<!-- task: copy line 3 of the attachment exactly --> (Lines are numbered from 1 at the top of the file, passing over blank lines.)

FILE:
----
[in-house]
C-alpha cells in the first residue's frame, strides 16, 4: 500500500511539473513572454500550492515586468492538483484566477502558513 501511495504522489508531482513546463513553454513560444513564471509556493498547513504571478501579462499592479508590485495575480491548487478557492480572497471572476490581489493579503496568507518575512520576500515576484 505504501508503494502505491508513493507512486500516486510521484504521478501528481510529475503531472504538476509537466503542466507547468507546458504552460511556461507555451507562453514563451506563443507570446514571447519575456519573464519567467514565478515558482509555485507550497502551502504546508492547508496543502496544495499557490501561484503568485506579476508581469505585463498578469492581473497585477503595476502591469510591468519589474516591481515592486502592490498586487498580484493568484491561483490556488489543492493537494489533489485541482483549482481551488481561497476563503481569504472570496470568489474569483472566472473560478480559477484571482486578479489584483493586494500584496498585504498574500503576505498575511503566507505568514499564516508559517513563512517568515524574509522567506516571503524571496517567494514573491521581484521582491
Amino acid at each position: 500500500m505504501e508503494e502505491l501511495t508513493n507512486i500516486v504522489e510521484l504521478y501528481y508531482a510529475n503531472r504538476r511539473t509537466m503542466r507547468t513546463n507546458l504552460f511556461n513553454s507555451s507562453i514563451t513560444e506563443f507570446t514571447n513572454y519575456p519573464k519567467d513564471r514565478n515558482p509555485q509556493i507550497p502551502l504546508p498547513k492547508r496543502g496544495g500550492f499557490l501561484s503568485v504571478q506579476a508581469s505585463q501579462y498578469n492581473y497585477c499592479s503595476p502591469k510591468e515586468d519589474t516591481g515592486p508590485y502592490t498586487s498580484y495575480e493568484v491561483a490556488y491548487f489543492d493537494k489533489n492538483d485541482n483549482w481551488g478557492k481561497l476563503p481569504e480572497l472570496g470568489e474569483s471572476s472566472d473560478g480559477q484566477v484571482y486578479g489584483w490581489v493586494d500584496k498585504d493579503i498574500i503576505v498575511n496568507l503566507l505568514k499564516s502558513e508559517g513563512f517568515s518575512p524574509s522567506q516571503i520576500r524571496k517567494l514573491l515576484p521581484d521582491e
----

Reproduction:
Amino acid at each position: 500500500m505504501e508503494e502505491l501511495t508513493n507512486i500516486v504522489e510521484l504521478y501528481y508531482a510529475n503531472r504538476r511539473t509537466m503542466r507547468t513546463n507546458l504552460f511556461n513553454s507555451s507562453i514563451t513560444e506563443f507570446t514571447n513572454y519575456p519573464k519567467d513564471r514565478n515558482p509555485q509556493i507550497p502551502l504546508p498547513k492547508r496543502g496544495g500550492f499557490l501561484s503568485v504571478q506579476a508581469s505585463q501579462y498578469n492581473y497585477c499592479s503595476p502591469k510591468e515586468d519589474t516591481g515592486p508590485y502592490t498586487s498580484y495575480e493568484v491561483a490556488y491548487f489543492d493537494k489533489n492538483d485541482n483549482w481551488g478557492k481561497l476563503p481569504e480572497l472570496g470568489e474569483s471572476s472566472d473560478g480559477q484566477v484571482y486578479g489584483w490581489v493586494d500584496k498585504d493579503i498574500i503576505v498575511n496568507l503566507l505568514k499564516s502558513e508559517g513563512f517568515s518575512p524574509s522567506q516571503i520576500r524571496k517567494l514573491l515576484p521581484d521582491e